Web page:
Boosting STEM Education with Policy and Rhetoric

Boosting STEM Education with Policy and Rhetoric


Americans are familiar with President Obama’s efforts to bolster and reform the US’s educational system in K-12 and higher education. The results have been an array of policies, initiatives, and campaigns. Leading the President’s reform in Science, Technology, Engineering, and Math (STEM) education is the “Educate to Innovate” Campaign, which hopes to improve STEM literacy in all students, improve the quality of math and science teaching, and expand STEM opportunities for underrepresented groups. One of the Campaign’s goals is to graduate one million more students than current rates predict over the next decade to address the scarcity of US STEM graduates. It’s too early to measure the ultimate success of the President’s reforms, but a shift in how the President communicates the need for increased STEM education will enhance the President’s policies.

The US’s STEM programs in K-12 education are decidedly mediocre ranking 25th and 23rd in math and science education, respectively, according to the OECD’s PISA rankings. On the level of higher education, women and minorities are underrepresented in STEM majors. Over the past decade, there has been a decline in proportion of students choosing STEM majors. Additionally, fewer than 40% of students entering higher education as STEM Majors graduate with a STEM degree. If this retention rate were merely increased from 40% to 50%, the Educate to Innovate initiative would graduate 75% of its goal of one million students

In the most recent 2012 Report, the President’s Councilor of Advisors in Science (PSCAT) identifies motivation as one of three causes for the high student attrition rate in STEM majors. The other two causes are intellectual achievement and engagement and student identification with a STEM major. The report addresses the problem of motivation as if it is best ameliorated through the modification of pedagogy, more pathways to STEM degrees, and more academic support. All theses methods are certainly valuable, but all these solutions treat motivation as if it were an isolated phenomenon when a student is at school. A student’s motivation to study any major, especially a STEM major, is affected by some decision-making process before walking on the college campus. So, motivation must be treated with a solution that transcends the university environment and fosters purpose with students internally.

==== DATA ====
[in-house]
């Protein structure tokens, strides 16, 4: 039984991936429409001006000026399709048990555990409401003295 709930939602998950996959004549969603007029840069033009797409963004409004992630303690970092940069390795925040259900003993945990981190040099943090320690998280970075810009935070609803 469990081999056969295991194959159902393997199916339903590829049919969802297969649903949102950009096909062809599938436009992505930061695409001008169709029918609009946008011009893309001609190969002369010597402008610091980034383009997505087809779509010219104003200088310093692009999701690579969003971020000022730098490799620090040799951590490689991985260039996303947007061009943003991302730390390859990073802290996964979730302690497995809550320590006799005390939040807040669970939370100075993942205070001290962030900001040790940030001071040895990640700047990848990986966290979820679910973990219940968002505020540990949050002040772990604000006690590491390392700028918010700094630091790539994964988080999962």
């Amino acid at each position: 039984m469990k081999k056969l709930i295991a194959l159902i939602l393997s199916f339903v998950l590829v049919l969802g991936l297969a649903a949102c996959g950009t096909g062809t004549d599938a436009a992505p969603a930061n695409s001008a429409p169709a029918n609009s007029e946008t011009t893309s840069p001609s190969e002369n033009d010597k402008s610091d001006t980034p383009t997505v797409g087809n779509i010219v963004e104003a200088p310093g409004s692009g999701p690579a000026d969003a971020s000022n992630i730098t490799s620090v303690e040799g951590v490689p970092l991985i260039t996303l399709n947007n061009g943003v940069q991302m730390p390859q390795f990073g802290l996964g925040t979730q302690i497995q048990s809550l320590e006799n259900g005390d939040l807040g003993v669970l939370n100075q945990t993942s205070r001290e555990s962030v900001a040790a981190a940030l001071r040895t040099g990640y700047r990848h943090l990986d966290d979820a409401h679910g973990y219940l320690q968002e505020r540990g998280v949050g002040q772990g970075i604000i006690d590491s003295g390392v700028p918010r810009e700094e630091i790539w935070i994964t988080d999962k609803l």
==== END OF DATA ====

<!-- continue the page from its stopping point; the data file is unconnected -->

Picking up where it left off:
The rhetoric of the President regarding STEM education thus far has been economic in tone and oppositional in nature to the US’s competitors. In both the 2011 and 2012 State of the Union Addresses, the President frames the need to bolster science and math education as a result of China and India’s actions. Communicating in this way, the President establishes a pressing need for students to study STEM fields, but does not go as far to motivate students to study STEM fields.

For students during the Space Race, the motivation to become a STEM professional was to serve the country and solve large problems. There was purpose and urgency in the need to study STEM fields was to ensure the US would still exist and thrive. In response to the Soviet Union’s actions, Eisenhower passed the National Defense Education Act and Kennedy initiated the race to the Moon. These educational and cultural changes created a scientific revival in the United States that made science education more practical and allocated more funding to scientific research increased.

Given the World’s current political environment it is impossible for the President to replicate the motivation and initiatives of the Space Race. However, he can shift his rhetoric in a direction that is more motivational, goal-oriented, and urgent. The president can achieve this by emphasizing the need to solve today’s seemingly intractable engineering problems that affect our nation today such as advancing personalized learning, making solar energy more economical, restoring and improving infrastructure, and securing cyber security. Ultimately, this will foster more motivation in students by giving them a greater purpose to their studies and ensure the success of his STEM reforms.

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About author

Nathan Chan

Nathan is a junior Mechanical Engineering and Math major from Houston, TX. When he’s not doing problem sets, Nathan enjoys playing an active role in politics. The summer after his freshman year, Nathan worked as a Community Organizer for Battleground Texas. Outside of the Review, Nathan is on the executive board of Students Consulting for Nonprofit Organizations and has served as Co-President and Project Leader for Design for America at Vanderbilt.

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